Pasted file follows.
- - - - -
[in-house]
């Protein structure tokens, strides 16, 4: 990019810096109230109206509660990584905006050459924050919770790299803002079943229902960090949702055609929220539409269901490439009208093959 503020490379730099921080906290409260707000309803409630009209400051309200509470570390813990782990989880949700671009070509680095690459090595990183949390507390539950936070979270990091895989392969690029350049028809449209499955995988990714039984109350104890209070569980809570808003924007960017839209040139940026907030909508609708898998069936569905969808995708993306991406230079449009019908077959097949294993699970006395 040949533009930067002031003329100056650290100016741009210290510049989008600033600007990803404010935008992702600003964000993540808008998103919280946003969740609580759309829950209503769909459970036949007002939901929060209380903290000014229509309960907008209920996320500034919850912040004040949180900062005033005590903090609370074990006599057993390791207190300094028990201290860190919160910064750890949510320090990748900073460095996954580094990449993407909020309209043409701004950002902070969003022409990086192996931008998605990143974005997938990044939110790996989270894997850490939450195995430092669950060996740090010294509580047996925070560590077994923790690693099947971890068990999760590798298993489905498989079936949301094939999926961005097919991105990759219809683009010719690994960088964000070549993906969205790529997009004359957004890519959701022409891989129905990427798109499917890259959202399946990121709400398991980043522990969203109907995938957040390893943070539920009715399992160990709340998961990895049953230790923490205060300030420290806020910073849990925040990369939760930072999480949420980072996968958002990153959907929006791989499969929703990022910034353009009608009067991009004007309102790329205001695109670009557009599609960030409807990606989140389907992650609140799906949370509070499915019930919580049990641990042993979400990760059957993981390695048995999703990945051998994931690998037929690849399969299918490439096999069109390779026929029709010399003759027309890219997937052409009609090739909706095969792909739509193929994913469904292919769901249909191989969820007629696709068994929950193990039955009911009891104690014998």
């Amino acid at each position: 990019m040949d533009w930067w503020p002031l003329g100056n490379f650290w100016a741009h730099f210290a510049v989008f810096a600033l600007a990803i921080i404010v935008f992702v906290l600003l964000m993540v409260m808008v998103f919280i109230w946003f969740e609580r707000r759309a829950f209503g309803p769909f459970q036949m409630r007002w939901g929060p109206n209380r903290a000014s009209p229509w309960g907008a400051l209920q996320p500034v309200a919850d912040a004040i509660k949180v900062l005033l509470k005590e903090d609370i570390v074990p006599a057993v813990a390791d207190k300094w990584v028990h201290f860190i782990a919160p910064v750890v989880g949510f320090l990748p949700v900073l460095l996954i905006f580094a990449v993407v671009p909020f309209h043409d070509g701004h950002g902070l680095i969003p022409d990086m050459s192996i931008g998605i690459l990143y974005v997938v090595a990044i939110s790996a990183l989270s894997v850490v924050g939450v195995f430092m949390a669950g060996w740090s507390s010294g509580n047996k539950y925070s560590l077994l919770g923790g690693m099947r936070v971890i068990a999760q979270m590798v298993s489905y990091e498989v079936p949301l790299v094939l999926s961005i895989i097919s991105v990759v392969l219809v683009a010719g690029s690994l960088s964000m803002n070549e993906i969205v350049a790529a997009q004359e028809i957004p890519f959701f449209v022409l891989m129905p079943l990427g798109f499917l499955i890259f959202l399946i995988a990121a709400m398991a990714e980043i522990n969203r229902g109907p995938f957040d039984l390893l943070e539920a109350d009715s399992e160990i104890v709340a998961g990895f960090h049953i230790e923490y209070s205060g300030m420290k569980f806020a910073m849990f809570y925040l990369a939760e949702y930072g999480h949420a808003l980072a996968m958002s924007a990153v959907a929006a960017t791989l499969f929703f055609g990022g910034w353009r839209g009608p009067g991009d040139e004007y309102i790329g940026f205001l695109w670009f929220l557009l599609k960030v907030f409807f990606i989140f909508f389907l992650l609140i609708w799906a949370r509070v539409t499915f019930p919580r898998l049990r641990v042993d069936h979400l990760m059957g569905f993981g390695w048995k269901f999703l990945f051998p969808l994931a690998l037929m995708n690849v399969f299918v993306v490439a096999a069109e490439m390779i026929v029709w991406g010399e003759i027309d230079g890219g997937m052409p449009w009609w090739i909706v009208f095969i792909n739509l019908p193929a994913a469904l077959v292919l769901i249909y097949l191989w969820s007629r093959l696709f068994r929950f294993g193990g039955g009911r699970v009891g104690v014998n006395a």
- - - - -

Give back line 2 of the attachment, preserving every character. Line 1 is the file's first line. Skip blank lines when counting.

């Protein structure tokens, strides 16, 4: 990019810096109230109206509660990584905006050459924050919770790299803002079943229902960090949702055609929220539409269901490439009208093959 503020490379730099921080906290409260707000309803409630009209400051309200509470570390813990782990989880949700671009070509680095690459090595990183949390507390539950936070979270990091895989392969690029350049028809449209499955995988990714039984109350104890209070569980809570808003924007960017839209040139940026907030909508609708898998069936569905969808995708993306991406230079449009019908077959097949294993699970006395 040949533009930067002031003329100056650290100016741009210290510049989008600033600007990803404010935008992702600003964000993540808008998103919280946003969740609580759309829950209503769909459970036949007002939901929060209380903290000014229509309960907008209920996320500034919850912040004040949180900062005033005590903090609370074990006599057993390791207190300094028990201290860190919160910064750890949510320090990748900073460095996954580094990449993407909020309209043409701004950002902070969003022409990086192996931008998605990143974005997938990044939110790996989270894997850490939450195995430092669950060996740090010294509580047996925070560590077994923790690693099947971890068990999760590798298993489905498989079936949301094939999926961005097919991105990759219809683009010719690994960088964000070549993906969205790529997009004359957004890519959701022409891989129905990427798109499917890259959202399946990121709400398991980043522990969203109907995938957040390893943070539920009715399992160990709340998961990895049953230790923490205060300030420290806020910073849990925040990369939760930072999480949420980072996968958002990153959907929006791989499969929703990022910034353009009608009067991009004007309102790329205001695109670009557009599609960030409807990606989140389907992650609140799906949370509070499915019930919580049990641990042993979400990760059957993981390695048995999703990945051998994931690998037929690849399969299918490439096999069109390779026929029709010399003759027309890219997937052409009609090739909706095969792909739509193929994913469904292919769901249909191989969820007629696709068994929950193990039955009911009891104690014998």